Predictions for the death of the Amazon Kindle death at the hands of Apple's iPad appear to have been premature as Amazon on Monday reported strong growth in sales of its popular e-reader after dropping the price in the US to $189.
"We've reached a tipping point with the new price of Kindle - the growth rate of Kindle device unit sales has tripled since we lowered the price from $259 to $189," said Jeff Bezos, founder and CEO of Amazon.com.
The company said millions of people are already reading e-books on Kindles, but it did not name an exact number of Kindles sold.
Apple last month said it had already sold 3 million iPads.
Speculation on whether the iPad would kick Kindle off the market started after Apple announced its first 1 million iPads sold, in just 28 days. At the time, Apple also said that over 1.5 million e-books had already been downloaded from the new iBookstore. The hefty volume of downloads prompted forecasts that Amazon.com's e-book sales would take a hit.
Amazon on Monday said its sales of Kindle books have overtaken hardcover book sales.
The number of Kindle books (e-books) sold by Amazon.com has outpaced the number of hardcover books 143 to 100 over the past three months, the company said, and it has sold three times as many Kindle books in the first half of this year as compared to the first half of last year.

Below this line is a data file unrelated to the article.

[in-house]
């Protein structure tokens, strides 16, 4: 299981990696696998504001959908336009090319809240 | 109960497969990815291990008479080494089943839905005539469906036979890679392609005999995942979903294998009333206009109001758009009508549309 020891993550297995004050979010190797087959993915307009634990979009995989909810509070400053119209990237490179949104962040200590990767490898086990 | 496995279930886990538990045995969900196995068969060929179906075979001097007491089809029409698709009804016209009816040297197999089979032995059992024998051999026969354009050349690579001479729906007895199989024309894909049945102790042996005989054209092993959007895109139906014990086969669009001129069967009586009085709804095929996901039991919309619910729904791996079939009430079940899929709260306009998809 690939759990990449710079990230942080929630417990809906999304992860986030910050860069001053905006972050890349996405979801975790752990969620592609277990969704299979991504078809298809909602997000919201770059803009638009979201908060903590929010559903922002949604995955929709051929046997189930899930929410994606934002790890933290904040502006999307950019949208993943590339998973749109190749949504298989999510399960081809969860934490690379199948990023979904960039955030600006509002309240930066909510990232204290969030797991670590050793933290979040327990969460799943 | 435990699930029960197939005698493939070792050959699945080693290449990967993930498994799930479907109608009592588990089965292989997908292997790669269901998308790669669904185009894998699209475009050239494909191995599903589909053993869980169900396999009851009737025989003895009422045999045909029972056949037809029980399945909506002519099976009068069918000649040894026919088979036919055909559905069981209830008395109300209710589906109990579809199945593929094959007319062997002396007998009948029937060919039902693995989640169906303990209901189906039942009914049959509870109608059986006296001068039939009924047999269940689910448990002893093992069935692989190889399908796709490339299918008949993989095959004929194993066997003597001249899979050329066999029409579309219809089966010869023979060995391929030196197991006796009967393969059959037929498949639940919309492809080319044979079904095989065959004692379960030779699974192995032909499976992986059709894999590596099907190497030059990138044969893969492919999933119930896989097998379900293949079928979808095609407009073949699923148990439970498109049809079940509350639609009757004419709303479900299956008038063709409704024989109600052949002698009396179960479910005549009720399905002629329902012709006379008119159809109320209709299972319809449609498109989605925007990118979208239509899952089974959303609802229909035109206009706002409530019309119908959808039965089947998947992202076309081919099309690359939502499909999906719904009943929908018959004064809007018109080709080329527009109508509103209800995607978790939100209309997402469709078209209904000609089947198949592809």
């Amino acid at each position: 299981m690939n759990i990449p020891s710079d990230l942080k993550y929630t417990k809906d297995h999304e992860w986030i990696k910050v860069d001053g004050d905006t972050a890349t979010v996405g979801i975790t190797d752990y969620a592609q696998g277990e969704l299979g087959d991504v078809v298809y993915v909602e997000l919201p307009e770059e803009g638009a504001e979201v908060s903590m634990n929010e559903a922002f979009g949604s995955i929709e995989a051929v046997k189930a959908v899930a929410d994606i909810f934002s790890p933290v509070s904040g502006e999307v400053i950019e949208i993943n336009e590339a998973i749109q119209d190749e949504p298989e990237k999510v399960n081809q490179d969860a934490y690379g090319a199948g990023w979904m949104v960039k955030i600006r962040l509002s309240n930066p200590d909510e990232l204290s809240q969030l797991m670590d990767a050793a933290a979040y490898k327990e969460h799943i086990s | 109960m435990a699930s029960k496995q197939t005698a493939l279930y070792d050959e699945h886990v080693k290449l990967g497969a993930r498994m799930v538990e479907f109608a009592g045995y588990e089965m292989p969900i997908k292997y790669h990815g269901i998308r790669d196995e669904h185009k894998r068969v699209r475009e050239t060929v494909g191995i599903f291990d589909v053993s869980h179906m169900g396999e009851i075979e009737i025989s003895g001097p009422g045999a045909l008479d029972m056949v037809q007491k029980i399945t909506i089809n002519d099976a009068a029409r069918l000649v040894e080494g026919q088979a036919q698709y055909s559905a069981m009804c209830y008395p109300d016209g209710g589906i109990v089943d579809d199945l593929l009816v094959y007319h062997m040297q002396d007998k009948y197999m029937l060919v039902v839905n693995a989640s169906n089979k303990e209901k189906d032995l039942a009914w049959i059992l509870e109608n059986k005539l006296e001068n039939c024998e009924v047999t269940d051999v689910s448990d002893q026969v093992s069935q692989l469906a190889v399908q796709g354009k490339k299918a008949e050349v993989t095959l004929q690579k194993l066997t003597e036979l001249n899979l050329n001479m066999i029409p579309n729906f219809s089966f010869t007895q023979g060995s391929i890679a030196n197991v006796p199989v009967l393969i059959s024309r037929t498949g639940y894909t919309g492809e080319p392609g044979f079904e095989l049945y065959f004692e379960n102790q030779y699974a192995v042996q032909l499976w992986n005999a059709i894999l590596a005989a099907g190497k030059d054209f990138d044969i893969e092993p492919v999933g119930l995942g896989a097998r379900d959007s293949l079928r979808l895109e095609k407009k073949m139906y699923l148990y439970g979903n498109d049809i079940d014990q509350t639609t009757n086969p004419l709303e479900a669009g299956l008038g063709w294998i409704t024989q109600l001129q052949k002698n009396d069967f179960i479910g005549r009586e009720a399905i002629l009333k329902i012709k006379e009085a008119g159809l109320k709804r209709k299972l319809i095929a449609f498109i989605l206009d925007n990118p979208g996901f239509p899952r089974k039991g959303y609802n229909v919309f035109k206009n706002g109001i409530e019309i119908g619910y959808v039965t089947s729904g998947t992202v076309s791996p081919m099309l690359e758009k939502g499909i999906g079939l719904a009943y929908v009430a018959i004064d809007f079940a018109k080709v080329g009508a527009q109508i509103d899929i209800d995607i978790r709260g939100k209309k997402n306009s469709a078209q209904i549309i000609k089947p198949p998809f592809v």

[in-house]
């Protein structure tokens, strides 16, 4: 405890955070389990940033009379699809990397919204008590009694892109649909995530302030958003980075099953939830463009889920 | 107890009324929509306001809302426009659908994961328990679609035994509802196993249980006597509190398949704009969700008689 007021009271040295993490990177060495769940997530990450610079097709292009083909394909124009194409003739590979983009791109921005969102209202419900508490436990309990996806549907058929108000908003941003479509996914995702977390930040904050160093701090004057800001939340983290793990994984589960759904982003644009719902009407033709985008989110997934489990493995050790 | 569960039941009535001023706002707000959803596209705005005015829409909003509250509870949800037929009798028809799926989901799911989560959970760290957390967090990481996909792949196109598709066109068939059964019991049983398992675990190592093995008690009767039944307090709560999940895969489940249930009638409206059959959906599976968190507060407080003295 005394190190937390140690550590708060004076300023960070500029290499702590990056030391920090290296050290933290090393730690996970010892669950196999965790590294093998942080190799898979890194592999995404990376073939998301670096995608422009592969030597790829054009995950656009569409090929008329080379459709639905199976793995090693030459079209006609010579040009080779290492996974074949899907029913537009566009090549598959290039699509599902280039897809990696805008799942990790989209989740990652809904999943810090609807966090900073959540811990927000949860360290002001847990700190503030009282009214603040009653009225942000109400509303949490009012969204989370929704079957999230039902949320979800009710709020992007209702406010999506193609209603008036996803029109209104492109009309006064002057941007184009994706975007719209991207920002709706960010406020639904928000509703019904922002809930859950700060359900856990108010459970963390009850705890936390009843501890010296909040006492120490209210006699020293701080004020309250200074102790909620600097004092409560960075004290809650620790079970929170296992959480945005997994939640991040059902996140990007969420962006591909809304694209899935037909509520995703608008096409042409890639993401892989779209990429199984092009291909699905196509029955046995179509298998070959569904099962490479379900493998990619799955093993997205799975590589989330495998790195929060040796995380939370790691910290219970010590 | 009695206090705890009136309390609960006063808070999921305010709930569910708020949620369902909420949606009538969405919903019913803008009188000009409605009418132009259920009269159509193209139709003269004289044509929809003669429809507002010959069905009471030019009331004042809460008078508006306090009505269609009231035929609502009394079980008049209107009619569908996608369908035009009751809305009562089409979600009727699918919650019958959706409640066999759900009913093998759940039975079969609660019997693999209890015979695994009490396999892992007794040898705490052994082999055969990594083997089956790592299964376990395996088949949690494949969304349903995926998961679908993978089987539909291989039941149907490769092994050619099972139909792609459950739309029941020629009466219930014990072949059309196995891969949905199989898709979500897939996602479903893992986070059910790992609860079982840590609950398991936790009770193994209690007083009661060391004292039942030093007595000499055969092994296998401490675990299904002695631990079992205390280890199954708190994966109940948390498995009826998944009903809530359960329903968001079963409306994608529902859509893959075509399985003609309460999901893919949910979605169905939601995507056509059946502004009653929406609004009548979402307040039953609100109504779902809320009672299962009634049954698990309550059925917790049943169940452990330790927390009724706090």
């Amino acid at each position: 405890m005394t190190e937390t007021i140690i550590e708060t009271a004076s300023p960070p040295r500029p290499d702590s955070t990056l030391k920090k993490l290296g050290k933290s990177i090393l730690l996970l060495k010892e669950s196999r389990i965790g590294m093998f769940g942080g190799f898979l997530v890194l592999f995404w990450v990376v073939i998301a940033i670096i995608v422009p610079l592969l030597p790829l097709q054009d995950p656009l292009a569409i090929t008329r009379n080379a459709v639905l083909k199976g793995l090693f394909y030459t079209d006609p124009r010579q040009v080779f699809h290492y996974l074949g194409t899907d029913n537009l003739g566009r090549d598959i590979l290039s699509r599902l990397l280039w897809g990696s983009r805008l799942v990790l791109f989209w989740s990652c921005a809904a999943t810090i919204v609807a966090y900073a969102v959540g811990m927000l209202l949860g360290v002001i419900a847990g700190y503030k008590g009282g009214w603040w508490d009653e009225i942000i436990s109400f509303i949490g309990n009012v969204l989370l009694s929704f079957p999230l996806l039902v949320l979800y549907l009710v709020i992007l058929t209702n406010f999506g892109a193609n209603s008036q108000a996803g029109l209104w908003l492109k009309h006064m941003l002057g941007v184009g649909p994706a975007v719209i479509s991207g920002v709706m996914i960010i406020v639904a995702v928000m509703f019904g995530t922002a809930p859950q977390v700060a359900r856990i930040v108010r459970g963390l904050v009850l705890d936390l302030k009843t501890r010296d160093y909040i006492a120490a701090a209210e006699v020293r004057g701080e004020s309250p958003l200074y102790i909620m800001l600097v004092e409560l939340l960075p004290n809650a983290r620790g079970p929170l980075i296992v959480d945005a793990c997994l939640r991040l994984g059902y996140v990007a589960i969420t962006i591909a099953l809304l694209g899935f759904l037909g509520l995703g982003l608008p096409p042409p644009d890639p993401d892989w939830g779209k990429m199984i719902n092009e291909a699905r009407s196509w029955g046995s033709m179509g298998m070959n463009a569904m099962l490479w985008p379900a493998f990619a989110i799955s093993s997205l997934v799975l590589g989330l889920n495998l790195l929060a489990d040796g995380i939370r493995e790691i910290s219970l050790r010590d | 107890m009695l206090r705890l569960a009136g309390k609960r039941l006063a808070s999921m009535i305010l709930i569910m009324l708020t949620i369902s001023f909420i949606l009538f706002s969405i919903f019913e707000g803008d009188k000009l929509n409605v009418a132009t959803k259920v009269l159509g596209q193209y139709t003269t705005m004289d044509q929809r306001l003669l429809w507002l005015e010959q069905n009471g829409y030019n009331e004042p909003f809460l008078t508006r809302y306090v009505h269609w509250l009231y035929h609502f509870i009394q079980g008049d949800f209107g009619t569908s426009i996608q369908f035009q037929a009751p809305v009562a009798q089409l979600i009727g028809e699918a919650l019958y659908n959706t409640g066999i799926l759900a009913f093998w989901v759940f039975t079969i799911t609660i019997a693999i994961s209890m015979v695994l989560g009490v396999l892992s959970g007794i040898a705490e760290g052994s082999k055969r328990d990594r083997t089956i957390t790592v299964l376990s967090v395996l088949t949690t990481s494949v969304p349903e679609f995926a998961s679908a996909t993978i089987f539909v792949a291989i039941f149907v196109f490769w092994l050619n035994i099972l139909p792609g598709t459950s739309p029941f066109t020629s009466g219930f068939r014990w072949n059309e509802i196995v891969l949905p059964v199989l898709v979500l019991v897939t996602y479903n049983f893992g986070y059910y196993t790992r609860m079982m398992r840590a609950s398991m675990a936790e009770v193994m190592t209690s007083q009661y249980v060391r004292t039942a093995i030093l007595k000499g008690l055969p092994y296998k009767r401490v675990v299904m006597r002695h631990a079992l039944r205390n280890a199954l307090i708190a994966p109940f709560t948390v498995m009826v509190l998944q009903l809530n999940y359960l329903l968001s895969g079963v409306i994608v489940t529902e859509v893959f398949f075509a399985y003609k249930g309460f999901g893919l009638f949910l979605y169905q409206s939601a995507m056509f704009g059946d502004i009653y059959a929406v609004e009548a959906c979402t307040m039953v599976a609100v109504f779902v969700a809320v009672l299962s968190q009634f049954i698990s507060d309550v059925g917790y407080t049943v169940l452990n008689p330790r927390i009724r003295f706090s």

The US Kindle Store has more than 630,000 books for sale and another 1.8 million free out-of-copyright e-books.
The company excluded the number of free Kindle books from the other figures.
Kindle devices differ from iPads mainly in their screens, capabilities, battery life, price and weight. Kindles use e-reader screens which are normally monochrome or black and white, have no backlight, and are meant to mimic the experience of reading a normal book. The screens are low power, giving e-readers weeks of battery life, compared to up to 10-hours of battery power for an iPad. iPads use LCD technology in their touchscreens and have LED (light emitting diode) backlights, which require more power. Software is tweaked to make text easier on the eyes to read. The iPad is also a small computer with internet and video capabilities, in addition to its use for e-books.